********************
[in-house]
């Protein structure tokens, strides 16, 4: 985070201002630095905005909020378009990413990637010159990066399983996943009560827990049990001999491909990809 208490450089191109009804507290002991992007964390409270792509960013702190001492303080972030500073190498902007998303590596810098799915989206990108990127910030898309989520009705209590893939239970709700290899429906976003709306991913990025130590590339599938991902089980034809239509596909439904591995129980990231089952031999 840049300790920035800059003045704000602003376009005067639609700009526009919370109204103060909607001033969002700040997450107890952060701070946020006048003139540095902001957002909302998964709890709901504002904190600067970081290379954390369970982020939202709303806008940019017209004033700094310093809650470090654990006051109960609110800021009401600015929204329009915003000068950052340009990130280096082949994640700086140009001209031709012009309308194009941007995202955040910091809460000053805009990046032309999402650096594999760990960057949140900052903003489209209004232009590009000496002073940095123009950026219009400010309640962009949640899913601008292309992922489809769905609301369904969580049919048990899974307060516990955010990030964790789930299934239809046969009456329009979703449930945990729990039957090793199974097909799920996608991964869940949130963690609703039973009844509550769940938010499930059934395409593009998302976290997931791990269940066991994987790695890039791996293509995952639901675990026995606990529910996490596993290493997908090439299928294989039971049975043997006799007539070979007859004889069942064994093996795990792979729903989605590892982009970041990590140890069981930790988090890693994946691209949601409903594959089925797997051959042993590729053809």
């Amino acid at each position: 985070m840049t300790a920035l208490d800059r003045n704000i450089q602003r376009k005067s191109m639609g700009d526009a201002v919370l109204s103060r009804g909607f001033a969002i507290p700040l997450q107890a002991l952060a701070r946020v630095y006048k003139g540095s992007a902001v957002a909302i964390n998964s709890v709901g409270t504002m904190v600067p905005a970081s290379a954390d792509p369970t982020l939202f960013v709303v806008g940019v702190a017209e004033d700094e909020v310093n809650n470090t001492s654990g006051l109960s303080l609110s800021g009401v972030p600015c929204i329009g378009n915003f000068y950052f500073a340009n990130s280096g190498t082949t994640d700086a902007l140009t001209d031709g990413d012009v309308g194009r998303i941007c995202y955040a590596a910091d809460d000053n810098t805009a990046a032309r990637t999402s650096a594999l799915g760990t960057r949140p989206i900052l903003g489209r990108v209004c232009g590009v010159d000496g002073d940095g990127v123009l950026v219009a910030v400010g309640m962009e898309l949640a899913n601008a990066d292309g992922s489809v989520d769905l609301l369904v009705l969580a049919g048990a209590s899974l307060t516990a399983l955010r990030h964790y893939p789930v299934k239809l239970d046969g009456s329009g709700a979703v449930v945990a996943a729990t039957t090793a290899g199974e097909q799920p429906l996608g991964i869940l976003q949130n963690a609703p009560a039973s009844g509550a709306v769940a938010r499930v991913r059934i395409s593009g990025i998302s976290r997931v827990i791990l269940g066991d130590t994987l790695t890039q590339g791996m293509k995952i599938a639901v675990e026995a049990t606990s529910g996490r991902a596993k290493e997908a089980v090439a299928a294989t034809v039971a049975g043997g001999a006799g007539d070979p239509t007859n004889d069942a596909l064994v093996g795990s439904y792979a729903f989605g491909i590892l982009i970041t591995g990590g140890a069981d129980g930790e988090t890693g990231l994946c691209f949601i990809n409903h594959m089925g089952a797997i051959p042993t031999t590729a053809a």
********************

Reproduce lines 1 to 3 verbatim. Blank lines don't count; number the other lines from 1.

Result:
[in-house]
């Protein structure tokens, strides 16, 4: 985070201002630095905005909020378009990413990637010159990066399983996943009560827990049990001999491909990809 208490450089191109009804507290002991992007964390409270792509960013702190001492303080972030500073190498902007998303590596810098799915989206990108990127910030898309989520009705209590893939239970709700290899429906976003709306991913990025130590590339599938991902089980034809239509596909439904591995129980990231089952031999 840049300790920035800059003045704000602003376009005067639609700009526009919370109204103060909607001033969002700040997450107890952060701070946020006048003139540095902001957002909302998964709890709901504002904190600067970081290379954390369970982020939202709303806008940019017209004033700094310093809650470090654990006051109960609110800021009401600015929204329009915003000068950052340009990130280096082949994640700086140009001209031709012009309308194009941007995202955040910091809460000053805009990046032309999402650096594999760990960057949140900052903003489209209004232009590009000496002073940095123009950026219009400010309640962009949640899913601008292309992922489809769905609301369904969580049919048990899974307060516990955010990030964790789930299934239809046969009456329009979703449930945990729990039957090793199974097909799920996608991964869940949130963690609703039973009844509550769940938010499930059934395409593009998302976290997931791990269940066991994987790695890039791996293509995952639901675990026995606990529910996490596993290493997908090439299928294989039971049975043997006799007539070979007859004889069942064994093996795990792979729903989605590892982009970041990590140890069981930790988090890693994946691209949601409903594959089925797997051959042993590729053809």
């Amino acid at each position: 985070m840049t300790a920035l208490d800059r003045n704000i450089q602003r376009k005067s191109m639609g700009d526009a201002v919370l109204s103060r009804g909607f001033a969002i507290p700040l997450q107890a002991l952060a701070r946020v630095y006048k003139g540095s992007a902001v957002a909302i964390n998964s709890v709901g409270t504002m904190v600067p905005a970081s290379a954390d792509p369970t982020l939202f960013v709303v806008g940019v702190a017209e004033d700094e909020v310093n809650n470090t001492s654990g006051l109960s303080l609110s800021g009401v972030p600015c929204i329009g378009n915003f000068y950052f500073a340009n990130s280096g190498t082949t994640d700086a902007l140009t001209d031709g990413d012009v309308g194009r998303i941007c995202y955040a590596a910091d809460d000053n810098t805009a990046a032309r990637t999402s650096a594999l799915g760990t960057r949140p989206i900052l903003g489209r990108v209004c232009g590009v010159d000496g002073d940095g990127v123009l950026v219009a910030v400010g309640m962009e898309l949640a899913n601008a990066d292309g992922s489809v989520d769905l609301l369904v009705l969580a049919g048990a209590s899974l307060t516990a399983l955010r990030h964790y893939p789930v299934k239809l239970d046969g009456s329009g709700a979703v449930v945990a996943a729990t039957t090793a290899g199974e097909q799920p429906l996608g991964i869940l976003q949130n963690a609703p009560a039973s009844g509550a709306v769940a938010r499930v991913r059934i395409s593009g990025i998302s976290r997931v827990i791990l269940g066991d130590t994987l790695t890039q590339g791996m293509k995952i599938a639901v675990e026995a049990t606990s529910g996490r991902a596993k290493e997908a089980v090439a299928a294989t034809v039971a049975g043997g001999a006799g007539d070979p239509t007859n004889d069942a596909l064994v093996g795990s439904y792979a729903f989605g491909i590892l982009i970041t591995g990590g140890a069981d129980g930790e988090t890693g990231l994946c691209f949601i990809n409903h594959m089925g089952a797997i051959p042993t031999t590729a053809a």